Canada column for Sunday, June 17/18
THE CANADIAN REPORT
(c) By Jim Fox
Canadians are being urged to stay cool as they react to punishing tariffs, threats and verbal knocks from U.S. officials.
An online movement urges a boycott of U.S. goods and vacations and buying T-shirts saying “Buy Canadian Eh” (www.teespring.com/shop/buy-canadian-eh) that is gaining momentum.
Economists suggest that a trade war could only make matters worse.
Things heated up after the G7 conference in Quebec last weekend when U.S. President Donald Trump objected to Prime Minister Justin Trudeau saying that Canada wouldn’t be pushed around by the U.S.
He tweeted that Trudeau was “dishonest” and “weak” while White House trade advisor Peter Navarro went further to comment that there is “a special place in hell” for Trudeau.
Trump later said Trudeau’s comments would cost Canadians “a lot of money.”
The Canadian government plans strategic retaliatory tariffs on July 1 to counter the U.S. fees on steel and aluminum and there are threats to expand that to the automotive sector.
Social media hashtags such as #BuyCanadian, #BoycottUSA and #BoycottUSProducts include #ThanksCanada for Americans to show support for Canadians.
Weaker home sales in British Columbia and Ontario have prompted the Canadian Real Estate Association to lower its national home sales forecast by 11 percent.
Sales will drop to 459,900 units this year, it said, as that also takes into account higher home prices, interest rate hikes, market uncertainty, supply shortages, government policies and the new mortgage stress test to determine buyer affordability.
The national average price for houses sold last month was $496,000 (Canadian), down 6.4 percent from a year ago.
News in brief:
- Conservative Leader Andrew Scheer wants Liberal Prime Minister Trudeau take measures to stop immigrants “jumping the line illegally” at unofficial border crossings with the U.S. This is causing a “public safety crisis at our borders” while those who follow the rules to seek asylum in Canada “now must wait longer” than the line-jumpers, he said.
- A Conservative filibuster that forced an all-night voting session stalled progress on the government’s cannabis legalization bill and other work in the Commons. The party forced the Liberal government to delay work to deal with more than 100 motions in a protest over not being told how much the carbon pricing plan will cost Canadians. Finance critic Pierre Poilievre said the government obviously “has got something to hide.”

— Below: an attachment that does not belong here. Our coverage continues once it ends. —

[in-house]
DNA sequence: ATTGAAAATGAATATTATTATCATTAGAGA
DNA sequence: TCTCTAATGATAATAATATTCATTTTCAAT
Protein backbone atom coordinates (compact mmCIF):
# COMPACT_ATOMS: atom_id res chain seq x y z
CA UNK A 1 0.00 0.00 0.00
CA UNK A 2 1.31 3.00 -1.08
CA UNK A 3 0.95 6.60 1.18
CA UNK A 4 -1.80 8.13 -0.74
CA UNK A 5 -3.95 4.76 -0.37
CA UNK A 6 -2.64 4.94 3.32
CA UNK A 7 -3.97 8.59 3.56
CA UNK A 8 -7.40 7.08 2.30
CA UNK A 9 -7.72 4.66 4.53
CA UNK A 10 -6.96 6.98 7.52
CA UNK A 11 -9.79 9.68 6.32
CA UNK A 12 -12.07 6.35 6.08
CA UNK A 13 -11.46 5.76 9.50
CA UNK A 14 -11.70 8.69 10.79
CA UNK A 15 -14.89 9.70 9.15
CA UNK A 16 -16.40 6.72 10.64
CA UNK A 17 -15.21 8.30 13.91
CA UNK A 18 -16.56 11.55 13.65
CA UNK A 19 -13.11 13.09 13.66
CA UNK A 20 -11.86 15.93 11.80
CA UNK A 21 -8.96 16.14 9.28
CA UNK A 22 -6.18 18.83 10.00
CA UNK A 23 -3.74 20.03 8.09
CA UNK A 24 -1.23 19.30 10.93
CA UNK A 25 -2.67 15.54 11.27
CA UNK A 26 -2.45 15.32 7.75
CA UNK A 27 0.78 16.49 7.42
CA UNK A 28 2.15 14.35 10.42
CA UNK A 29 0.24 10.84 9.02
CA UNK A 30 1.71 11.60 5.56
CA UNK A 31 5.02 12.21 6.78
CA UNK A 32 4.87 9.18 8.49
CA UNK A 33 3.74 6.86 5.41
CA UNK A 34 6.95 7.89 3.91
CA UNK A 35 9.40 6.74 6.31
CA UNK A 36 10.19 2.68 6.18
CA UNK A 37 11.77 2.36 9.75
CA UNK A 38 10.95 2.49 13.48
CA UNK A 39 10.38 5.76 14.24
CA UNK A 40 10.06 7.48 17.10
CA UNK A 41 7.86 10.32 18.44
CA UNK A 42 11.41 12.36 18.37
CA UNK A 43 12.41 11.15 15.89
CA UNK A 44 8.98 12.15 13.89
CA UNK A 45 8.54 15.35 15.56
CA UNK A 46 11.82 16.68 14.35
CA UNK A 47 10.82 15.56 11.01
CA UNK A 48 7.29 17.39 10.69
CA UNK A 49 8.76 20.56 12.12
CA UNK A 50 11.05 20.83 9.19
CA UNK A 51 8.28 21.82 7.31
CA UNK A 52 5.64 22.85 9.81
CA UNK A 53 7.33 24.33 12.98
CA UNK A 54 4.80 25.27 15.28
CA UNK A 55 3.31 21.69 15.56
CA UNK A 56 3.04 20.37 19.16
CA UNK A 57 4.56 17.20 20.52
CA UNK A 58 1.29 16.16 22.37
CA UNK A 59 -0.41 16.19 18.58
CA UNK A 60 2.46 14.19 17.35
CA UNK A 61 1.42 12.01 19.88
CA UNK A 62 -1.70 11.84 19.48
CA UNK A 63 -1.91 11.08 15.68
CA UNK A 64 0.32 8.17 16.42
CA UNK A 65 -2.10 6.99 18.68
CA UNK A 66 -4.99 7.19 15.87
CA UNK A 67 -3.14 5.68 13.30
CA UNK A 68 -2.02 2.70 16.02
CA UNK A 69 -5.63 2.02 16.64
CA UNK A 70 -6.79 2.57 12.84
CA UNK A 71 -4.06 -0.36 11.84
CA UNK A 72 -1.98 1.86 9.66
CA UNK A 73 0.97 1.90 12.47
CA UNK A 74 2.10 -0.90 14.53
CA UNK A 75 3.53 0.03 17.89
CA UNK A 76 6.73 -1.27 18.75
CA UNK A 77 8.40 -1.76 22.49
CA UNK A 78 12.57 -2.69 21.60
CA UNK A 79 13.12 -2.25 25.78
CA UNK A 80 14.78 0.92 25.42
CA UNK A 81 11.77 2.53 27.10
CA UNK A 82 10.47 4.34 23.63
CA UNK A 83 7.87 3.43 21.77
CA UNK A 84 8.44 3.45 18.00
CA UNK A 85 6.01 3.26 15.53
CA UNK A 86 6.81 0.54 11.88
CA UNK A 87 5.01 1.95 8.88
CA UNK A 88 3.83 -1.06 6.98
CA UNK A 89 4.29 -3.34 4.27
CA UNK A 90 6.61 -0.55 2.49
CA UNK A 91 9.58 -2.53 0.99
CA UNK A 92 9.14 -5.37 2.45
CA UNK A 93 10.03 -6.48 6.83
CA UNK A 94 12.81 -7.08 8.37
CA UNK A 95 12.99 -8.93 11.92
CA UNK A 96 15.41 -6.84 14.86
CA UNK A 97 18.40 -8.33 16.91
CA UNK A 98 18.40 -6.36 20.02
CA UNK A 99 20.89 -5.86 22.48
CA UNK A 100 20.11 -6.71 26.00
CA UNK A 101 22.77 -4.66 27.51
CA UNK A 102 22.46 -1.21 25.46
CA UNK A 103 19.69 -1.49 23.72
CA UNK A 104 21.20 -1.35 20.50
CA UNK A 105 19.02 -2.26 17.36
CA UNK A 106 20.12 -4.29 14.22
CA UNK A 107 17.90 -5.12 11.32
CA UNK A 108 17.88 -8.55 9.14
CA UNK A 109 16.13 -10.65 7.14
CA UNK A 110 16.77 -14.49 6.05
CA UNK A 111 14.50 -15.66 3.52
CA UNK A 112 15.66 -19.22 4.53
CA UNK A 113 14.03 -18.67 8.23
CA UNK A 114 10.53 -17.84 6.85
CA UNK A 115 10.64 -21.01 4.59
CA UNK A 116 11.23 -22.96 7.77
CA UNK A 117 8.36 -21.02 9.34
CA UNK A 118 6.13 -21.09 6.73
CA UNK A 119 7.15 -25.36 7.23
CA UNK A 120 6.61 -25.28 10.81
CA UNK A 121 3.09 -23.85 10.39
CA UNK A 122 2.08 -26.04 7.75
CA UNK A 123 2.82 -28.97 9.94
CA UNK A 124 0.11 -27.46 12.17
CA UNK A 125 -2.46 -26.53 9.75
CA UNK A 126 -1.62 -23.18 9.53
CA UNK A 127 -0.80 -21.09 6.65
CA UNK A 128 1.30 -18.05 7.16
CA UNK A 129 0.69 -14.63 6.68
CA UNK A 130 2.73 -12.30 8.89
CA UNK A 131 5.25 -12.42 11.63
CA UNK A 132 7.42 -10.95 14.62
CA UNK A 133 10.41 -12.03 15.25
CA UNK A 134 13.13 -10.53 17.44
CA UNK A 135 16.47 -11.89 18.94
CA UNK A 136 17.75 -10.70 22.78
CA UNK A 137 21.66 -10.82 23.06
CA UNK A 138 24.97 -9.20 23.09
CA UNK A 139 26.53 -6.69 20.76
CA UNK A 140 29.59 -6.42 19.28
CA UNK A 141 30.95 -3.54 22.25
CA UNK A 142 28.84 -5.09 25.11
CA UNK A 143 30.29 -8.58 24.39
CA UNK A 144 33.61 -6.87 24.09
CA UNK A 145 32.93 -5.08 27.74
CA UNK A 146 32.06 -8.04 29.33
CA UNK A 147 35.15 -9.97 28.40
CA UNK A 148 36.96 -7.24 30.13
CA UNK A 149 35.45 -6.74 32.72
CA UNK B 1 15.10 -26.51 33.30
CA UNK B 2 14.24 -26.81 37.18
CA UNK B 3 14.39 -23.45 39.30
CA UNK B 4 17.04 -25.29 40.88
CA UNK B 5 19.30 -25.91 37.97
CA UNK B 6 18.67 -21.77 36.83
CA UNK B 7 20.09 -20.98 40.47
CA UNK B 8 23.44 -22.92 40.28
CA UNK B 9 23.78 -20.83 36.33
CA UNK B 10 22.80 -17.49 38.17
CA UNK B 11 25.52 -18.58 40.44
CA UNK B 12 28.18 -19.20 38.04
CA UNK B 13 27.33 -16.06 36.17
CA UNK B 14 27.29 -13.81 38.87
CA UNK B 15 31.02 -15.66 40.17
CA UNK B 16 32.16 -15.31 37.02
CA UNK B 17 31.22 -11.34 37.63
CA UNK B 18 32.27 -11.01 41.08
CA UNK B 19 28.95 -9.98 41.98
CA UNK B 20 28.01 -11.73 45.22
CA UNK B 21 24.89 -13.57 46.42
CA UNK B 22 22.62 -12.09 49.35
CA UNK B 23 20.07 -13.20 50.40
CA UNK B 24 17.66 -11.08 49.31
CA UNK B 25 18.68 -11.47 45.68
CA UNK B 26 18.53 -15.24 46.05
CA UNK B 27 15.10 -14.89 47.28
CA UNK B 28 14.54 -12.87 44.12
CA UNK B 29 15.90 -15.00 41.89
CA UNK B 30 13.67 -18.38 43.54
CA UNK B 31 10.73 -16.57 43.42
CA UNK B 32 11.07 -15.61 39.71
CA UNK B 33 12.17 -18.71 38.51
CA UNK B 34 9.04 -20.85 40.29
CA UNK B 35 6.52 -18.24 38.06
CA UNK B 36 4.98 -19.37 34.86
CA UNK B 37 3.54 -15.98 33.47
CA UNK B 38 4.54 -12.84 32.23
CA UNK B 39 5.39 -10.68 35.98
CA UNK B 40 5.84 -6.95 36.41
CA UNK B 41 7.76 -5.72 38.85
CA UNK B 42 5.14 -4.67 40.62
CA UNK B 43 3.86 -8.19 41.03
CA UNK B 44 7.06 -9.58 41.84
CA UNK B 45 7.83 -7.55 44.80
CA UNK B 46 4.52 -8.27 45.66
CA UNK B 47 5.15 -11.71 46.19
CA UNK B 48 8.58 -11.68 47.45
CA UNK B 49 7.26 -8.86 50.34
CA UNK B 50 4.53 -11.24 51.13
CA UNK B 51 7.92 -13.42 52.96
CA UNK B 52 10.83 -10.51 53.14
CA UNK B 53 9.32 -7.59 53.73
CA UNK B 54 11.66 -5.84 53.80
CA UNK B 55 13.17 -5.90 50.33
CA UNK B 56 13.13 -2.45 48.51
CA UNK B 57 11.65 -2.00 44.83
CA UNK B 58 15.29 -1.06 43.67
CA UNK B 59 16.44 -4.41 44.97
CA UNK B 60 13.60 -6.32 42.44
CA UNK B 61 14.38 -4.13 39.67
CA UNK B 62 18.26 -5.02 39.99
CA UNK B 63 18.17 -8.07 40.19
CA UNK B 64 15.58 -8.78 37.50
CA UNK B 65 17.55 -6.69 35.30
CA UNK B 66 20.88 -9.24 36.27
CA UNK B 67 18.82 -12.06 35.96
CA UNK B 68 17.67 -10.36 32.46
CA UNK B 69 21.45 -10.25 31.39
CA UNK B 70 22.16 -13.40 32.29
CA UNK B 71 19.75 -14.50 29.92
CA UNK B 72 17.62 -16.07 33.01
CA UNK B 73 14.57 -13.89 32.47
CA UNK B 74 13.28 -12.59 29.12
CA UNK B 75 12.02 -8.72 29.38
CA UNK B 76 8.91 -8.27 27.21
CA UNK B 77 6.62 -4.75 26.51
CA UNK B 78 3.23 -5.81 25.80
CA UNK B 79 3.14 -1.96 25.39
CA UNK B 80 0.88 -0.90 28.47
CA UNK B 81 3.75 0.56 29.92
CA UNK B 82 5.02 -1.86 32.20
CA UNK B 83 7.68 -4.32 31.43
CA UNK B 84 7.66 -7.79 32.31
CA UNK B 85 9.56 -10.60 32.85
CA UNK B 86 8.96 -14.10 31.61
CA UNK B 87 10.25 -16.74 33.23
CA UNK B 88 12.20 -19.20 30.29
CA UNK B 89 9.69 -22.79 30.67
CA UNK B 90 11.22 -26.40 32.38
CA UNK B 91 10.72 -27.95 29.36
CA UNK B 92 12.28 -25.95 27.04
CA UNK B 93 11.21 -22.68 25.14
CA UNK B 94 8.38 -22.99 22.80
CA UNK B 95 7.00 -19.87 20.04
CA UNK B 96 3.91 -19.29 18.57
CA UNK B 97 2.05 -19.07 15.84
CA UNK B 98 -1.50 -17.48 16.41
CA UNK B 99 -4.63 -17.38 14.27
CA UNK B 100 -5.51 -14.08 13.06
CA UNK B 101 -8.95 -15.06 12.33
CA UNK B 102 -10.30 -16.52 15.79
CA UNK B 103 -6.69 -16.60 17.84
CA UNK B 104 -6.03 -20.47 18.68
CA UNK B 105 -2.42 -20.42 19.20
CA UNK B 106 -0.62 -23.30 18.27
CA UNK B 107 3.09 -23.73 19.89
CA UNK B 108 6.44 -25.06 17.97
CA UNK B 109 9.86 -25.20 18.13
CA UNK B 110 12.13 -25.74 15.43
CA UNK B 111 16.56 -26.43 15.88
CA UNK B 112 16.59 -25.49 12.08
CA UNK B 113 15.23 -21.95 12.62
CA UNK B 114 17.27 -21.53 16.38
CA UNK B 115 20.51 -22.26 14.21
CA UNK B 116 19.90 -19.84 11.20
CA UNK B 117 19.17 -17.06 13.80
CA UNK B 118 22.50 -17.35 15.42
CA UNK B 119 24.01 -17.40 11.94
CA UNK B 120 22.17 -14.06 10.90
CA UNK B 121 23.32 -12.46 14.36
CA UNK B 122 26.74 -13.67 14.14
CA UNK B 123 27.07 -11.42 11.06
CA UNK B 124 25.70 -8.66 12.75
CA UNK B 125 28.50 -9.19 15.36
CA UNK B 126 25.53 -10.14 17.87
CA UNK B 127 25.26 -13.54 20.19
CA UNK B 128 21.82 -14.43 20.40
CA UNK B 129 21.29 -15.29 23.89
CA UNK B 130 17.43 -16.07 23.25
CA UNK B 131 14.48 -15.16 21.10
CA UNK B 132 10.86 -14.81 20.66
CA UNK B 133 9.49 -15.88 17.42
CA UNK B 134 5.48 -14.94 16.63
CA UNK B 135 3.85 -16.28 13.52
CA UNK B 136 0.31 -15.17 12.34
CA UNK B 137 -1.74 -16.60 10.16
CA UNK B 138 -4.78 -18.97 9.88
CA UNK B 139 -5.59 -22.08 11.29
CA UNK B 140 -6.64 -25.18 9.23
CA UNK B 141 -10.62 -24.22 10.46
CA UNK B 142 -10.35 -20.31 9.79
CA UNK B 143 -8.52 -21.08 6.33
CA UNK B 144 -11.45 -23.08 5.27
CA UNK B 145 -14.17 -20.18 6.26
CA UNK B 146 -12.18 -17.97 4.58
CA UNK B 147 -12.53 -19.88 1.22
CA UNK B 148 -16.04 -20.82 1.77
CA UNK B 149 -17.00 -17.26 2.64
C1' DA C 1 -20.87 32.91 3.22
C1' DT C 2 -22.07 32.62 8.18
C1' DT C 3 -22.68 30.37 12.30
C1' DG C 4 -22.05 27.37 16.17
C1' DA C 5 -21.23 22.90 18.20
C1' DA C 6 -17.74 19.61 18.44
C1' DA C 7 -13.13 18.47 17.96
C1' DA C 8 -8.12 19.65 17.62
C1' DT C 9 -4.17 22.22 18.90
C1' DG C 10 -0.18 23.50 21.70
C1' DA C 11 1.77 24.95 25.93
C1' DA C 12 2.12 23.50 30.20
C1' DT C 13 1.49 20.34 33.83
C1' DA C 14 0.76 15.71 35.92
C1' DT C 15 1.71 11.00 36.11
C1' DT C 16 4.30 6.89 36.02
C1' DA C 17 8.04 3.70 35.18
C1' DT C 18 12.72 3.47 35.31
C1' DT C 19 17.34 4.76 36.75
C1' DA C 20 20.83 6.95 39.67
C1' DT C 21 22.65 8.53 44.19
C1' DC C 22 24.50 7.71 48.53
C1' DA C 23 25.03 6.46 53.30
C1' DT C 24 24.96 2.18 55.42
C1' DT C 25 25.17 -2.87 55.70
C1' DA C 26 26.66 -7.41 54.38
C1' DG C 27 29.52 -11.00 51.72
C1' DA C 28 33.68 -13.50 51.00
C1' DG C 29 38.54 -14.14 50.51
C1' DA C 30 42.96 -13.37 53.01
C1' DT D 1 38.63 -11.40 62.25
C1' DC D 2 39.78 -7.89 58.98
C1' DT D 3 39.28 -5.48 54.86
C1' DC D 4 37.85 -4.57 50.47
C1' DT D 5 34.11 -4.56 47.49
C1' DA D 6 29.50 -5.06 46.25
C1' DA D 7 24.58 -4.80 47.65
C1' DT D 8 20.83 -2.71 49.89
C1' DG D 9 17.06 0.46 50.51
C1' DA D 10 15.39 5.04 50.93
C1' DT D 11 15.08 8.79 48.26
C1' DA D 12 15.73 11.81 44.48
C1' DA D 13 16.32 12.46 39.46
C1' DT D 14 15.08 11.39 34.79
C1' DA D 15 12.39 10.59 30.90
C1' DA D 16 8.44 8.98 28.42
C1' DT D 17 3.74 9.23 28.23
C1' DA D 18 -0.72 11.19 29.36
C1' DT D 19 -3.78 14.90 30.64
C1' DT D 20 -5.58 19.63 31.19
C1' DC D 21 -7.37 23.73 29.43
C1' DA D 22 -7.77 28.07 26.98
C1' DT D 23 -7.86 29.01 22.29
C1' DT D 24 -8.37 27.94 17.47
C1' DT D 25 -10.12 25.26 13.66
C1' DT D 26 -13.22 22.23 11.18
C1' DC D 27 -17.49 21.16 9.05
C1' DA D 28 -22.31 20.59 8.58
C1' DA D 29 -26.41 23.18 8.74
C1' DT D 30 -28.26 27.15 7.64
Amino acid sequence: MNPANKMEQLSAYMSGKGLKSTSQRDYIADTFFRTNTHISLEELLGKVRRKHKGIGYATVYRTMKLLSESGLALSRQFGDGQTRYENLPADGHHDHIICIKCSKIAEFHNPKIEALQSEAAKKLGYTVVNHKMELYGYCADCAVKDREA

Facts and figures:
Canada’s dollar has fallen to a value of 75.8 cents U.S. while the U.S. dollar returns $1.319 in Canadian funds (bank exchange fees extra).
The Bank of Canada’s key interest rate is steady at 1.25 percent while the prime-lending rate is 3.45 percent.
Stock markets are mixed, with the Toronto exchange index up at 16,321 points while the TSX Venture index is lower at 754 points.
The average price for gas in Canada is higher at $1.329 a liter or $5.05 (Canadian) for a U.S. gallon.
Lotto 6/49: (June 13) 6, 22, 24, 31, 32 and 34; bonus 16. (June 9) 19, 25, 31, 36, 46 and 47; bonus 26. Lotto Max: (June 8) 12, 25, 27, 29, 34, 44 and 45; bonus 7.
- Polls show Coalition Avenir Quebec Leader François Legault, who co-founded Air Transat, in first place for the Oct. 1 provincial election. Legault said he is best suited to counter the U.S. tariff policies and their impact on Quebec as opposed to current Liberal Premier Philippe Couillard, a former brain surgeon. Parti Quebecois Leader Jean-Francois Lisee is in third spot.
- British Columbia residents still believe it was “poo” that fell from the sky onto their cars recently in Kelowna and Abbotsford. Transport Canada says, however, it was not “human feces from an aircraft” referred technically as frozen lavatory waste or “blue ice.” Susan Allan said the substance that fell into her eyes through her car’s sunroof was foul-smelling and “had to be excrement.”
Jim Fox can be reached at firstname.lastname@example.org